Jewish Monument at Dachau Camp
Mark Zanzig/zettpress

While I went to Dachau with a blank mind, I looked at other photographers’ sites later on. Many colleagues use black and white to illustrate the emotions and feelings caused by this place. I can understand this, but I came to the conclusion that -for the gallery presented on my site- using B&W photos would be a distortion of the reality, even if it’s a very small distortion. My reality is that I am shooting in color with a digital camera. If there are no colors, fine, then there are no colors. But I resist to artificially “enhance” the images by putting them to B&W, just for the effect.

I am more than happy to share my impressions with you, as they were so gripping. And so I invite you to my tiny gallery of Dachau Concentration Camp Photos. I really appreciate your feedback. Please feel free to contact me with your questions and comments, either via email or as a comment on this blog post.

Oh, and should you be in Munich, I strongly recommend to visit the Dachau Memorial Site if your schedule permits. It definitely is an important experience and a lesson for all of us. Just let’s hope that it will happen never again.

Never Again!
Mark Zanzig/zettpress

Creative Commons Nonsense

Thursday, May 10th, 2007

As I told you already, I recently joined Flickr and have been pretty active since then. One of the reasons was to find out what, exactly, Flickr is, and what it can be used for.

That much is clear: Flickr is a fantastic, truly unique environment to present your own work and to see the work of others. Certainly, there is a lot of crap on Flickr, but the sheer amount of excellent shots, i.e. photos that are well crafted and brilliantly executed, has blown me away. And the Flickr community is usually quite helpful and relaxed. If you look for specific advice concerning photography, chances are high that you will find an answer there. So – if you are a photographer and have not looked at Flickr, please give it a try. It’s free and will probably help you becoming a better photographer.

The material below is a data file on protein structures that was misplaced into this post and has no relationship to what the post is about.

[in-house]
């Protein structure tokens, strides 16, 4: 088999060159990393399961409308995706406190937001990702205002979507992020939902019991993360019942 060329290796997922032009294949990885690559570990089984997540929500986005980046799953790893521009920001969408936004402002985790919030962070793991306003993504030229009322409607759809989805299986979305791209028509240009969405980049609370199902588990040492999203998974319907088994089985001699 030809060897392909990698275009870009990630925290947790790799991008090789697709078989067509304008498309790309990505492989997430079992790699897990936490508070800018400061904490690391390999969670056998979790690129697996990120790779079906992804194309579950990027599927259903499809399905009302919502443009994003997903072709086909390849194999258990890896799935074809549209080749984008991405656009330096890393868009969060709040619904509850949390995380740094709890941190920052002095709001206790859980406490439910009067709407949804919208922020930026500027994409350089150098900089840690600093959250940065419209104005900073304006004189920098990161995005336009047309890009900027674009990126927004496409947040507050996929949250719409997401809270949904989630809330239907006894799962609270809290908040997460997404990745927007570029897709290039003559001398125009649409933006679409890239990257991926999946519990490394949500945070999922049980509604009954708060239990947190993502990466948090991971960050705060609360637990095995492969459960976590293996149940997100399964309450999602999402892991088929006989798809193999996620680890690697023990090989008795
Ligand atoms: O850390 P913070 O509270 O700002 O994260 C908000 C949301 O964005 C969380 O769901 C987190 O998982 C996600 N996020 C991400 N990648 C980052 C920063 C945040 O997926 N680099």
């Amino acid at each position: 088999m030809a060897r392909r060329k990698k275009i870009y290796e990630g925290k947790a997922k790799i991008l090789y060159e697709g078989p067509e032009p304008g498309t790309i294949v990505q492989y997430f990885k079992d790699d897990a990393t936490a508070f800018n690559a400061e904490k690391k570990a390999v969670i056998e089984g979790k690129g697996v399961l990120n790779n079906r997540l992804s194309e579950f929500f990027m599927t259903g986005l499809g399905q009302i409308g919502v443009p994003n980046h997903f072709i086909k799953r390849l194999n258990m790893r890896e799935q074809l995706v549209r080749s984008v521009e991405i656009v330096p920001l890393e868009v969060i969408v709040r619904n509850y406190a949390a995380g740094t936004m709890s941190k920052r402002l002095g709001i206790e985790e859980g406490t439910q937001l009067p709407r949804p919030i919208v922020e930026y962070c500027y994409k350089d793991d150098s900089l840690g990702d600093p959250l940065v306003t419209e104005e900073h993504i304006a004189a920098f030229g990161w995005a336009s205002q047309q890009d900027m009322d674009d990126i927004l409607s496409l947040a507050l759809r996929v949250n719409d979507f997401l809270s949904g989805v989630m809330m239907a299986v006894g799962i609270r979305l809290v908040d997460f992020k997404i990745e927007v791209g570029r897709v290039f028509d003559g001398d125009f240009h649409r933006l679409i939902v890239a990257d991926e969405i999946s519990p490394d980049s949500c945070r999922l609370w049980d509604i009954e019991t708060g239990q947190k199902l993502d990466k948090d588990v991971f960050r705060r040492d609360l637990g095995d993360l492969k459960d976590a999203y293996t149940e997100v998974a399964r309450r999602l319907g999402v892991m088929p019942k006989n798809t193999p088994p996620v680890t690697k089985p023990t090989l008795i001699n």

But I also found a spreading nonsense on Flickr: the attribution of the Creative Commons Licence to photos. Flickr allows you to assign certain licences to your photos. I use “© all rights reserved” because it’s my work, and I want to control how it is being used. Full stop. It costs time and money to take a photograph, and I am not giving that away for free. In fact, by displaying images on Flickr, I am already giving images away to a certain extend. But I do not care if a teenager in Murphy, Idaho, likes my photos so much that she prints a copy to cover a crack in the wall. But I do care, whether a newspaper with 100,000s of daily copies uses my work to earn money.

Just one example, an excellent photo titled “Road to Sydney”.

Road to Sydney
Joseph Younis/flickr – some rights reserved

This photo by Joseph Younis is available free of charge. Yes, that’s true: it costs nothing. Now, Joseph is a friendly guy and provides the high-res file to the Flickr community, so I could grab the original file (3888 x 2592 pixel) and create the smaller version above. I could have published it in a newspaper. For free. No cost. Joseph requires just an “attribution” for his work, i.e. I have to mention his name. OK, I have done that. And now? Nothing. If I were a newspaper, I could place ads around the photo and give a good, healthy laugh at Joseph, before I get back to counting the money.

Personally, I feel that this Creative Commons Nonsense should stop. Giving stuff away for free de-values your work and the efforts that have been put into the creation of the work. It hurts the global market in return for nothing (well, for just a by-line). It may affect your market and your ability to sell photographs for a living, even if you are working on another continent. Have you got a nice photo similar to Joe’s shot? Then forget about selling that photo. The Creative Commons Licence attached to Joe’s work has made it worthless.

So, when uploading photos, please please please make sure that you assign the “© all rights reserved” licence to your photos. Never assign anything else than that, ever! Professional photographers around the world will thank you for this. :-)

Creative Commons (official site)